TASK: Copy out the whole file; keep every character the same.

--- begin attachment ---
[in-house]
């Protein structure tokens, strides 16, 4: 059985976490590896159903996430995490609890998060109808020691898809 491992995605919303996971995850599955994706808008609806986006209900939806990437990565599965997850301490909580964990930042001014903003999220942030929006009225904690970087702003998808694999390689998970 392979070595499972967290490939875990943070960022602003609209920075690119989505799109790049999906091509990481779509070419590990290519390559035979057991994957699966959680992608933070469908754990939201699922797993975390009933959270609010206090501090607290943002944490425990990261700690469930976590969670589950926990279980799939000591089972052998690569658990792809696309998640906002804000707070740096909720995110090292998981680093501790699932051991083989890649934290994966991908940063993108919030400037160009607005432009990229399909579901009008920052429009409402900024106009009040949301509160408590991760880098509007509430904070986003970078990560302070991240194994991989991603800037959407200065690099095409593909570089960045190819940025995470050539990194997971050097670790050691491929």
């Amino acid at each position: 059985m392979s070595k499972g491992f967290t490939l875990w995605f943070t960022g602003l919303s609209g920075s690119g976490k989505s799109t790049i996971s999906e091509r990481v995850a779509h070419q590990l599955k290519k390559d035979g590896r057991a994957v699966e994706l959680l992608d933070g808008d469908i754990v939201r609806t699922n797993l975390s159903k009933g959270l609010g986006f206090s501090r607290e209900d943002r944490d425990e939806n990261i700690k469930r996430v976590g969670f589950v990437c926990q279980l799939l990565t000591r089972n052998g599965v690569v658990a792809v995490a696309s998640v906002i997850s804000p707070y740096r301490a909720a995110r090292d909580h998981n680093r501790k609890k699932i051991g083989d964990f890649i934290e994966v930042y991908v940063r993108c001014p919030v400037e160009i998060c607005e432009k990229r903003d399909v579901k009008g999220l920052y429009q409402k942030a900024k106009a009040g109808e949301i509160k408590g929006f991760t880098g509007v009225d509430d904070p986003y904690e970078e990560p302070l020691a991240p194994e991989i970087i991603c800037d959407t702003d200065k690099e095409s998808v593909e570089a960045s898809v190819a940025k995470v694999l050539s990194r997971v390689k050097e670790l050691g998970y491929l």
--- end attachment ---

[in-house]
């Protein structure tokens, strides 16, 4: 059985976490590896159903996430995490609890998060109808020691898809 491992995605919303996971995850599955994706808008609806986006209900939806990437990565599965997850301490909580964990930042001014903003999220942030929006009225904690970087702003998808694999390689998970 392979070595499972967290490939875990943070960022602003609209920075690119989505799109790049999906091509990481779509070419590990290519390559035979057991994957699966959680992608933070469908754990939201699922797993975390009933959270609010206090501090607290943002944490425990990261700690469930976590969670589950926990279980799939000591089972052998690569658990792809696309998640906002804000707070740096909720995110090292998981680093501790699932051991083989890649934290994966991908940063993108919030400037160009607005432009990229399909579901009008920052429009409402900024106009009040949301509160408590991760880098509007509430904070986003970078990560302070991240194994991989991603800037959407200065690099095409593909570089960045190819940025995470050539990194997971050097670790050691491929």
């Amino acid at each position: 059985m392979s070595k499972g491992f967290t490939l875990w995605f943070t960022g602003l919303s609209g920075s690119g976490k989505s799109t790049i996971s999906e091509r990481v995850a779509h070419q590990l599955k290519k390559d035979g590896r057991a994957v699966e994706l959680l992608d933070g808008d469908i754990v939201r609806t699922n797993l975390s159903k009933g959270l609010g986006f206090s501090r607290e209900d943002r944490d425990e939806n990261i700690k469930r996430v976590g969670f589950v990437c926990q279980l799939l990565t000591r089972n052998g599965v690569v658990a792809v995490a696309s998640v906002i997850s804000p707070y740096r301490a909720a995110r090292d909580h998981n680093r501790k609890k699932i051991g083989d964990f890649i934290e994966v930042y991908v940063r993108c001014p919030v400037e160009i998060c607005e432009k990229r903003d399909v579901k009008g999220l920052y429009q409402k942030a900024k106009a009040g109808e949301i509160k408590g929006f991760t880098g509007v009225d509430d904070p986003y904690e970078e990560p302070l020691a991240p194994e991989i970087i991603c800037d959407t702003d200065k690099e095409s998808v593909e570089a960045s898809v190819a940025k995470v694999l050539s990194r997971v390689k050097e670790l050691g998970y491929l």